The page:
There are several books and blogs about how to train your creative skills, and it is beneficial for you and your work place to be aware of your habits. Creativity will help you find better solutions, and most likely it will increase your job satisfaction and well being. What ever your motivation is, I will go through some of the most efficient techniques and habits. There is no quick fix like eating more blueberries and drinking enough water, but if you incorporate some of these techniques in your (work)-lifestyle, you will gradually train yourself to become more openminded and release your creative potential.
In the following I draw from research (check out the links at the bottom section), but also introduce classic methods from design thinking and other creative techniques that I have found useful in my work life.
Take care of your creative muscle everyday
Make space in your mind
Previously I have described how research found that the biggest obstacle to creativity is a busy mind. So once again – let your mind spend some time off. Go for a walk without your phone, look out the window, draw doodles or practice meditation. If you want to learn how to meditate, I recommend the Headspace app. You learn the basics in the free edition, and if you’re hooked, you can subscribe and access a range of wonderful packs, including the 30-day creativity pack. All it requires is 10 min of your time each day. I started my Headspace journey 8 months ago, and I have gained so much from it, learning how to clear my mind.
Challenge your thinking
Creative ideas require a flexible mind. No matter if you prefer using left or right side of the brain, you will expand your creative skills by training the other. Creative solutions often require a lot of analytical thinking to make a break through, and analytical thinking needs creative skills to go beyond limitations.
You might as well make it a habit to train both horizontal and vertical thinking, meaning having a broad interest in different fields, and a deep interest in a specific field. You enhance your pool of knowledge and experience to draw from when coming up with alternative ideas.
Explore the art world
Art challenges your perception of the world and inspires you to see things differently. You don’t need a degree to appreciate art, just be curious and take in new expressions. Find an art buddy and go to the theatre, to galleries or explore the public art that you pass every day in the urban space. Regular art visits will help train your brain flexibility and you might even enjoy yourself “at the gym”. The image above is from the wonderful sculpture collection at the de Young Museum in San Francisco. I find this piece really inspiring, reminding me to relax my mind and enjoy the colors in my life. (Unfortunately I don’t remember the name of the piece of the artist, but I’m sure you’ll find it in the museum if you go look for it).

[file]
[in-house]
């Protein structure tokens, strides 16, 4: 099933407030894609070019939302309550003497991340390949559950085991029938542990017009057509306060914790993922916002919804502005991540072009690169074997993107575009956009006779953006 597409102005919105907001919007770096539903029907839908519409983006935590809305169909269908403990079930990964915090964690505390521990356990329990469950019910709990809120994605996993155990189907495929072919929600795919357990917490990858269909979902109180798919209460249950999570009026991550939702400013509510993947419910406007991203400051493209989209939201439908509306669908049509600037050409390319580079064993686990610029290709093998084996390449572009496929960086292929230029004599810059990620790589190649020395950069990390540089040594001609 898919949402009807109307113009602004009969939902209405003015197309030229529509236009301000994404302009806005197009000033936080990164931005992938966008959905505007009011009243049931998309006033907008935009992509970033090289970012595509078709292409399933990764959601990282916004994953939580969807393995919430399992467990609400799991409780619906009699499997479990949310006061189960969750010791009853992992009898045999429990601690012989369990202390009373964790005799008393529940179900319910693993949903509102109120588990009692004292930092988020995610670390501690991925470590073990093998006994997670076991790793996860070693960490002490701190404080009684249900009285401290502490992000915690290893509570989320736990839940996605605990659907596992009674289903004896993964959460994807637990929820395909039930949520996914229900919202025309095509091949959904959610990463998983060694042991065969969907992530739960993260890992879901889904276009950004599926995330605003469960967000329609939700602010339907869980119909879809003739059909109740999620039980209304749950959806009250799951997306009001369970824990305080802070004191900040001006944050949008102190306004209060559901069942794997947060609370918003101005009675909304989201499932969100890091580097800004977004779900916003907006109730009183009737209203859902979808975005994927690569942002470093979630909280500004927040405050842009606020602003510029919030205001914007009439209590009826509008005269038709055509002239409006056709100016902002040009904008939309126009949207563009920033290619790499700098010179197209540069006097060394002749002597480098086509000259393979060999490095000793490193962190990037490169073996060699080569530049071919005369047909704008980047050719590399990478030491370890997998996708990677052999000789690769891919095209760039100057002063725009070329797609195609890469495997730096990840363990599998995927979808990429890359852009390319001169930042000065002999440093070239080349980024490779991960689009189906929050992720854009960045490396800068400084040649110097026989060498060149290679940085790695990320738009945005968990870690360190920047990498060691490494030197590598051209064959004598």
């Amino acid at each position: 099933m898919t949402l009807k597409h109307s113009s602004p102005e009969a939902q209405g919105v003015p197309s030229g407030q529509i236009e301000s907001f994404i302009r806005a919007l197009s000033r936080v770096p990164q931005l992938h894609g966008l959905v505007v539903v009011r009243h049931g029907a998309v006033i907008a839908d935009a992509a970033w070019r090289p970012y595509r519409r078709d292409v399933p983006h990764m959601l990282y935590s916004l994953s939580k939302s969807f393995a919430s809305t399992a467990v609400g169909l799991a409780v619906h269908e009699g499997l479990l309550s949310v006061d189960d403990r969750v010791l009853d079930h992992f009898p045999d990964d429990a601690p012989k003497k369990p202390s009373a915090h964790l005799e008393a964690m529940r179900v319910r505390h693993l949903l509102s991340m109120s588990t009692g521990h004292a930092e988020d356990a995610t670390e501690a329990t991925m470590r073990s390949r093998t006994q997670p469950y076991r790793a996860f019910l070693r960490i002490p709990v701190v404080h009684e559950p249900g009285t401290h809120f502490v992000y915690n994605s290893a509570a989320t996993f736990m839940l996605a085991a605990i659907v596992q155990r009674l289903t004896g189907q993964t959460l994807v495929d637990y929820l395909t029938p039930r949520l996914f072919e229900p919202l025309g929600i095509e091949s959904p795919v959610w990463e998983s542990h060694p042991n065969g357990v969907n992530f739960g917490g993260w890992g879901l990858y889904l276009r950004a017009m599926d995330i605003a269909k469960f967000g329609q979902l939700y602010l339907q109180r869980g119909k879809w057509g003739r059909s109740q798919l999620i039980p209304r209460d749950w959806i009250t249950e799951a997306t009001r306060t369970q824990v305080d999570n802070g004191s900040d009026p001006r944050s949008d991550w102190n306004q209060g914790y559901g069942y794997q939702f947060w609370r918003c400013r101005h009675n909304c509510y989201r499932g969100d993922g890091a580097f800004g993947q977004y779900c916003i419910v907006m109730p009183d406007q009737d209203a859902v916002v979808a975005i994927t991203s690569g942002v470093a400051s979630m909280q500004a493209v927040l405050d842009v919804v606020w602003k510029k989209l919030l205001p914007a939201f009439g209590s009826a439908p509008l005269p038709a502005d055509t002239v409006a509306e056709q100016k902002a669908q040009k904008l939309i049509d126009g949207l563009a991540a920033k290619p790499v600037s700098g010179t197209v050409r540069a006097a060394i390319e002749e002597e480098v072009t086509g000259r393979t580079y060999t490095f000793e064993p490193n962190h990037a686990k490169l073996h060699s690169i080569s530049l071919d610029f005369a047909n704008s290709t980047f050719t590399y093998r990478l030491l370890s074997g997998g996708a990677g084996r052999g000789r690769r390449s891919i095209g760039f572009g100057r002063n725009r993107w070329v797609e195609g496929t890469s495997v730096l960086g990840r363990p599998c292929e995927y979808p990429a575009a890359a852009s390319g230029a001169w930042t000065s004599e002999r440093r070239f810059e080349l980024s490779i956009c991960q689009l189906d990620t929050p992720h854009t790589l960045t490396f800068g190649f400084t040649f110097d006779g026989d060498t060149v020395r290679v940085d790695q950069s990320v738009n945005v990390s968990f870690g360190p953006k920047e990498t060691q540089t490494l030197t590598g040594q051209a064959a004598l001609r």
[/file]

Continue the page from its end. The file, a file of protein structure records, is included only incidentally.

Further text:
Useful techniques in the creative process
Reframe the problem
Often our initial problem is not the real problem. Ask questions to open up the problem and your range of solutions. You should ask yourself what you really want to accomplish and why. Why are we doing this? Who will benefit from our solution? When is this a problem? Who can help us solve this problem? When will we know that we have succeeded?
Another good idea is to break down the big problem into smaller ones. If you can solve one small problem, you can get momentum to solve the bigger ones.
Push past your first ideas
Usually when we try to think of new ideas, our brain will search for already known concepts. You can help to push past this phase by exposing it to words or images that are not related to the subject. As Esteban Gast explains in an interview; “If someone tells me to design a car, my mind will first go to something that already exists, like Tesla. If that same person who told me to design a car then threw out the word ‘nature, I might instead think of something entirely new. Tires that can plant seeds, for example.”
Allow the craziness
There is no such thing to kill creativity as “that is not realistic”, “you cannot…”, “that is not usefull”, and “what a stupid idea”. In the initial phase of a creative process you have to let go of judgement and allow the craziness no matter how useless or stupid your ideas seem. If you keep judging you will never come up with something original. I recommend you sketch a diagram for your creative process so everyone will know when it’s time to be critical and when to let the ideas flow.
Give yourself time
Unfolding a new idea or concept takes time. You will be high on crazy ideas, you will fall when realising that they are not what you are looking for, and you will come up with something better. Creativity is an iterative process. You will have to revisit your initial problem and question it more than once, and you will sketch a range of ideas before finding the right one. Be patient, take a break and allow your brain to make new connections. Then you will come to a breakthrough.
If you want to learn more about training your creative skills, I recommend the book by Esteban Gast (2016); Building your creativity: Tools for having ideas and bringing them to be.
If you want to learn more about reframing your problem, check out this post: http://www.thunderheadworks.com/ten-ways-reframe-problem-challenge/